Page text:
I received a review copy of “The Earthquake Machine” from the author, Mary Pauline Lowry. I’ve included two different cover images. The one on the left is the original cover, and the one on the right is the new cover. Personally, I like the old cover better, but I understand why it wouldn’t necessarily appeal to the book’s targeted demographic.
“The Earthquake Machine” is the coming-of-age story of a fourteen-year-old girl. Rhonda’s family life seems perfect on the surface, but her mother has mental health issues which her pharmacist father tries to solve by force-feeding her psych meds that kill her personality. The only person she feels like she can really talk to is Jesus, the Mexican gardener. Rhonda’s world is shattered when her mother commits suicide and Jesus is deported by the INS. Rhonda goes on a camping trip with her friends to try to take her mind off of everything and ends up getting molested by one of the guides. She runs away to Mexico and begins an intrepid journey of self-discovery as she begins to examine her faith, her sexuality, and her future. She struggles to accept her changing body and to find her place in the world.
When I initially read the synopsis that the author sent me, I wasn’t sure what to expect. It sounded as if the book would either be very good or very bad; luckily, I enjoyed it tremendously!
Rhonda’s adventures in Mexico were a pleasure to read, from her encounters with a peyote-tripping bartender to being kidnapped by a gang of female banditos. While some of Rhonda’s experiences seem a bit over the top, I don’t find them outside the realm of believability. This is in part due to some of my own travel adventures which sound more like fiction than reality. I enjoyed the way that the author handled the contrast between the superficiality of Rhonda’s family in the US with the authenticity of Jesus’ family in Mexico, because she did so in such a way as to highlight the fact that neither world was perfect.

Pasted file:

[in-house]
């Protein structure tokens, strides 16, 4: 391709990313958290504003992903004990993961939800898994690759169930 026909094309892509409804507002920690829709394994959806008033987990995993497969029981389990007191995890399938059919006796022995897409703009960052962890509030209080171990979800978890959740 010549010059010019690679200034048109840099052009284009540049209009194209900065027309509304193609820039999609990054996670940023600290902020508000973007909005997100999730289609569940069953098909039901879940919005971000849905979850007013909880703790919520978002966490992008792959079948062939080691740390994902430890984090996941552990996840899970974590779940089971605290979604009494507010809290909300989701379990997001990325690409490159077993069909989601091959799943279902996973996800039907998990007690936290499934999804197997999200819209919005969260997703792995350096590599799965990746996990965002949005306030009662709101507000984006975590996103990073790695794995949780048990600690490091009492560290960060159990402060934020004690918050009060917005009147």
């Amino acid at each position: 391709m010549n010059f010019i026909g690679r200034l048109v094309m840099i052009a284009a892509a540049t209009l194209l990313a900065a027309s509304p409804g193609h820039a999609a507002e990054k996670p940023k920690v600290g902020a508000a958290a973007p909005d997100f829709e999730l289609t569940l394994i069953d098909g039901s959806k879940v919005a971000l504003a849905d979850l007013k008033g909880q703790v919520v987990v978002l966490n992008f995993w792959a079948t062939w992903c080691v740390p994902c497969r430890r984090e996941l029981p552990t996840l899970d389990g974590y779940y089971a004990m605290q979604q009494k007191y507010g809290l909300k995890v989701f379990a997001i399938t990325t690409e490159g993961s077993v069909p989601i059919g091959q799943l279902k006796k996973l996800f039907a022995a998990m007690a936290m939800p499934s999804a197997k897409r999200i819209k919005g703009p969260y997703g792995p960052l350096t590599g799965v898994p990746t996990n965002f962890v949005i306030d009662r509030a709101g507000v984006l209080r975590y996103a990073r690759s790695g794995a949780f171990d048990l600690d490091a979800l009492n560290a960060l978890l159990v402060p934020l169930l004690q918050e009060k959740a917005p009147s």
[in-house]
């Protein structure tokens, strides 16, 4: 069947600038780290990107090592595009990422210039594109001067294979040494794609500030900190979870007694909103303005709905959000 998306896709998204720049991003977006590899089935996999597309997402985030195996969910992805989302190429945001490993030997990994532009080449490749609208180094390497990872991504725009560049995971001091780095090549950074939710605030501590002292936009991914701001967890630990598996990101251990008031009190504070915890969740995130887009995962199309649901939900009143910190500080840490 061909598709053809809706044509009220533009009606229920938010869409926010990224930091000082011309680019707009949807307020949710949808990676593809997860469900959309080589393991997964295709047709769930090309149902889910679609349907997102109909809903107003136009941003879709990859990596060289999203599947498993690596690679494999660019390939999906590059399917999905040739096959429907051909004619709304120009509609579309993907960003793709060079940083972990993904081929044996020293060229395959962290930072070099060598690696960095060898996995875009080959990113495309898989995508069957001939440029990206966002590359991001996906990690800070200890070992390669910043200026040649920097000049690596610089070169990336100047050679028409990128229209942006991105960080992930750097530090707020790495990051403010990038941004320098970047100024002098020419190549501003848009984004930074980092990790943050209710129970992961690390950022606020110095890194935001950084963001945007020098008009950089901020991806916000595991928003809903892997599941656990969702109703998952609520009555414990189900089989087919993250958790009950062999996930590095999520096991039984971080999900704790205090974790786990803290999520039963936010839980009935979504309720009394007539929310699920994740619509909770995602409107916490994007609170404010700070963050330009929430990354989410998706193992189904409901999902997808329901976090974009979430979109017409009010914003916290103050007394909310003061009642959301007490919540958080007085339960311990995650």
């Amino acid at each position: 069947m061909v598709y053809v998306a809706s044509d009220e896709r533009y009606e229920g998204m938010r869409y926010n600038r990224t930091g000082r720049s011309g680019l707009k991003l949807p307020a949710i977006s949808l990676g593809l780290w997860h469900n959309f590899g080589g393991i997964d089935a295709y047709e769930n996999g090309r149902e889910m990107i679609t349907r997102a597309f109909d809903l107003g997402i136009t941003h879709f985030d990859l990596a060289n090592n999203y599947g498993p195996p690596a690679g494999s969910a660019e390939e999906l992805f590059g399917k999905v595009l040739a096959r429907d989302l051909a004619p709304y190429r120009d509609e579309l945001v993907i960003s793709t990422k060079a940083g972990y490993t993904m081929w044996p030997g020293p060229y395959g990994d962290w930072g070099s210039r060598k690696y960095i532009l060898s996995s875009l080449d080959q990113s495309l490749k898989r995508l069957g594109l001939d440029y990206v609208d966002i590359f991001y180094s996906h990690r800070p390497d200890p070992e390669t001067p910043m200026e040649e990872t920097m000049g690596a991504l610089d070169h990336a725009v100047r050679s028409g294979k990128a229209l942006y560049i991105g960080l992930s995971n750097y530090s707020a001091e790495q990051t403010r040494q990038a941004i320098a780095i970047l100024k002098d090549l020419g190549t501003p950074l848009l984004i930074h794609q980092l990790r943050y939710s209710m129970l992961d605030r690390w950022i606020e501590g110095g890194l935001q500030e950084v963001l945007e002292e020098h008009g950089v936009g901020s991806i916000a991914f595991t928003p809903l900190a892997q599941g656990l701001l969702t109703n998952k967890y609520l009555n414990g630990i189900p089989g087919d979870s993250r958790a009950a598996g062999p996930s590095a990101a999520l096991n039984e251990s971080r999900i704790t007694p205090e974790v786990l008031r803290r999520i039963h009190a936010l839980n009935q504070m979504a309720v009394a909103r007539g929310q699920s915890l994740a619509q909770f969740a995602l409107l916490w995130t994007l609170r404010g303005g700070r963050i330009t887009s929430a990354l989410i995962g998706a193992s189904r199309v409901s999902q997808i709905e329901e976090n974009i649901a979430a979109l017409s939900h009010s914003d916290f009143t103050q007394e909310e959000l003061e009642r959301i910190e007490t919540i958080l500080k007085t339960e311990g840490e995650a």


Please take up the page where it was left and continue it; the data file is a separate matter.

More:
“The Earthquake Machine” is technically young adult, although it is best for an older teenage audience. There is a decent amount of sexual content, which I thought worked well in the book. Even though some parents might have issues with the content, many teenagers do struggle with coming to terms with their sexual identities and realizing that what’s happening with their bodies is completely normal. I wish that I had read something as a teenager that was this frank about it.
I normally don’t read very many self-published books, but this one stands out from the crowd. “The Earthquake Machine” is extremely well-written and well-edited. I would highly recommend it!by